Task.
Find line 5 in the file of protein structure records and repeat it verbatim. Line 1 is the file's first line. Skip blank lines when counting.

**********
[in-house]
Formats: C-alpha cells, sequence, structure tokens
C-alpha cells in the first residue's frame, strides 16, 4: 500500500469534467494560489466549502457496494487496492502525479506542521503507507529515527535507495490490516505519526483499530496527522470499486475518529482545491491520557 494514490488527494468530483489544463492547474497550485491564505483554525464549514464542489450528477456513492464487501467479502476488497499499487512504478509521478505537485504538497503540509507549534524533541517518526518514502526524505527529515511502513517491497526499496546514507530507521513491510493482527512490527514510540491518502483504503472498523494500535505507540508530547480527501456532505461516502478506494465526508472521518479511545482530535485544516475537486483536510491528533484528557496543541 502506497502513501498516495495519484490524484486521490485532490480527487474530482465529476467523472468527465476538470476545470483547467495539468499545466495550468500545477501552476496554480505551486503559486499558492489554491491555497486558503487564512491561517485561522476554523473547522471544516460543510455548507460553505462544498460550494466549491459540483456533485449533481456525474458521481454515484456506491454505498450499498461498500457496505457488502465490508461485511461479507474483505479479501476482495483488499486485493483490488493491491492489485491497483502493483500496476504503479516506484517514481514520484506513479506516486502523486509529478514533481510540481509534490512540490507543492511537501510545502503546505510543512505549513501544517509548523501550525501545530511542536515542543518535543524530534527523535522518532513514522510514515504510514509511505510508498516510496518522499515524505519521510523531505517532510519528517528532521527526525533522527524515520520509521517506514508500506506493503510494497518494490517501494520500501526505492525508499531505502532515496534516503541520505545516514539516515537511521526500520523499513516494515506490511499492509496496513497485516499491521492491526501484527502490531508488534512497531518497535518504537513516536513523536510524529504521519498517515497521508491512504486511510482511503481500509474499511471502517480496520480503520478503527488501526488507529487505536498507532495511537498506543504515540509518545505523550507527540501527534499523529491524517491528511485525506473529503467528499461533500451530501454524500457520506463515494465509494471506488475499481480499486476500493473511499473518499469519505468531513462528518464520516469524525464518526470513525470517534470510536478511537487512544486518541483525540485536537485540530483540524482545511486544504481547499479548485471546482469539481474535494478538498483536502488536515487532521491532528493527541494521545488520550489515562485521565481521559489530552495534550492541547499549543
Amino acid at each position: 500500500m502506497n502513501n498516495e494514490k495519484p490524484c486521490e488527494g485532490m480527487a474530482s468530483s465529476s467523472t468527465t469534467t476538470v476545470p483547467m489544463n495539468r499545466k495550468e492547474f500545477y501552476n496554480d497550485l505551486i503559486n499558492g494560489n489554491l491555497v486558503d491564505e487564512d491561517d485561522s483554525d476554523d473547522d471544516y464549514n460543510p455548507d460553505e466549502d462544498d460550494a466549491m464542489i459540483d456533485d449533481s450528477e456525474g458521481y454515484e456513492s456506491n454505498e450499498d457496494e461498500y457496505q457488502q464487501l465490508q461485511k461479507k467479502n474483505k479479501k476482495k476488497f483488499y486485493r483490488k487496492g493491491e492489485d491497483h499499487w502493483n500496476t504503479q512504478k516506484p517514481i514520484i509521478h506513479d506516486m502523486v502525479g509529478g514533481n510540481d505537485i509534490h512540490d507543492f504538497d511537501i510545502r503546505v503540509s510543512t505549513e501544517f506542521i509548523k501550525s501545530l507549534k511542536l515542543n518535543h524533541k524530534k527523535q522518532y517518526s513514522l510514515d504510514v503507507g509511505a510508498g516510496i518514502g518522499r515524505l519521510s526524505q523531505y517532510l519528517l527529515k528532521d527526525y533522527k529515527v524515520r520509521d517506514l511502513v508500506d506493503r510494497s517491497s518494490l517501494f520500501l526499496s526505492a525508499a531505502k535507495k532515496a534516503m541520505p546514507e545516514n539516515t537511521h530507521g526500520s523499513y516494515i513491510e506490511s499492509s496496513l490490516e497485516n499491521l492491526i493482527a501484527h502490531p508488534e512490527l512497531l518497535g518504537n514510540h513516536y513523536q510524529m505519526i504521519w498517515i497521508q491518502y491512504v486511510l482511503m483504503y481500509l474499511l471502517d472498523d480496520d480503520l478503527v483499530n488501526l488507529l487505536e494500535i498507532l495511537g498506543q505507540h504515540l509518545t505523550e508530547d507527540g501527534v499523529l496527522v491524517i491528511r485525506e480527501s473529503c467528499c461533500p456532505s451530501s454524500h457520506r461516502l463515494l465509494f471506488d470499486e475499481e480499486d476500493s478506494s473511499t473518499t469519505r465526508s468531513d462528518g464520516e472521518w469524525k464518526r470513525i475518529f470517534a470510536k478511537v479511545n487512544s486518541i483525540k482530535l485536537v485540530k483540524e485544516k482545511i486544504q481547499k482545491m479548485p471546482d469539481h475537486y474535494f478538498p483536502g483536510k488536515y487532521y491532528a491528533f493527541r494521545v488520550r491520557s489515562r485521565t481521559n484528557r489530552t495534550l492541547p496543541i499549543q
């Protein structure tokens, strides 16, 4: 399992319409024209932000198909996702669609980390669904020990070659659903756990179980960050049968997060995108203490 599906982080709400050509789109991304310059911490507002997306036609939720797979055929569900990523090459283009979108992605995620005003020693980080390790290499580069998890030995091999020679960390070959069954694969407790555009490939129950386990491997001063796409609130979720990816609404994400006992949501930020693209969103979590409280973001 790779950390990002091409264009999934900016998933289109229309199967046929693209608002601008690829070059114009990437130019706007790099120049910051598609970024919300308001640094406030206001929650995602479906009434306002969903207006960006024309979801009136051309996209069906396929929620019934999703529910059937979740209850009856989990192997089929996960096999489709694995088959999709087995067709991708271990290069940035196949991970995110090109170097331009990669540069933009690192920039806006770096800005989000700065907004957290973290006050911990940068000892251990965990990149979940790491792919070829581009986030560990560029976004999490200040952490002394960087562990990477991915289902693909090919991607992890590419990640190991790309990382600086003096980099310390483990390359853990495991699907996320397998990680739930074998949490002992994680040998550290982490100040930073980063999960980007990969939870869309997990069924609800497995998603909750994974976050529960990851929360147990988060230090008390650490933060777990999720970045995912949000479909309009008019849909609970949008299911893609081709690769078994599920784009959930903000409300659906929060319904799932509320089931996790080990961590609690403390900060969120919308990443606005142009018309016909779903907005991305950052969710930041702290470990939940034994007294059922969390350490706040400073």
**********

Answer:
């Protein structure tokens, strides 16, 4: 399992319409024209932000198909996702669609980390669904020990070659659903756990179980960050049968997060995108203490 599906982080709400050509789109991304310059911490507002997306036609939720797979055929569900990523090459283009979108992605995620005003020693980080390790290499580069998890030995091999020679960390070959069954694969407790555009490939129950386990491997001063796409609130979720990816609404994400006992949501930020693209969103979590409280973001 790779950390990002091409264009999934900016998933289109229309199967046929693209608002601008690829070059114009990437130019706007790099120049910051598609970024919300308001640094406030206001929650995602479906009434306002969903207006960006024309979801009136051309996209069906396929929620019934999703529910059937979740209850009856989990192997089929996960096999489709694995088959999709087995067709991708271990290069940035196949991970995110090109170097331009990669540069933009690192920039806006770096800005989000700065907004957290973290006050911990940068000892251990965990990149979940790491792919070829581009986030560990560029976004999490200040952490002394960087562990990477991915289902693909090919991607992890590419990640190991790309990382600086003096980099310390483990390359853990495991699907996320397998990680739930074998949490002992994680040998550290982490100040930073980063999960980007990969939870869309997990069924609800497995998603909750994974976050529960990851929360147990988060230090008390650490933060777990999720970045995912949000479909309009008019849909609970949008299911893609081709690769078994599920784009959930903000409300659906929060319904799932509320089931996790080990961590609690403390900060969120919308990443606005142009018309016909779903907005991305950052969710930041702290470990939940034994007294059922969390350490706040400073």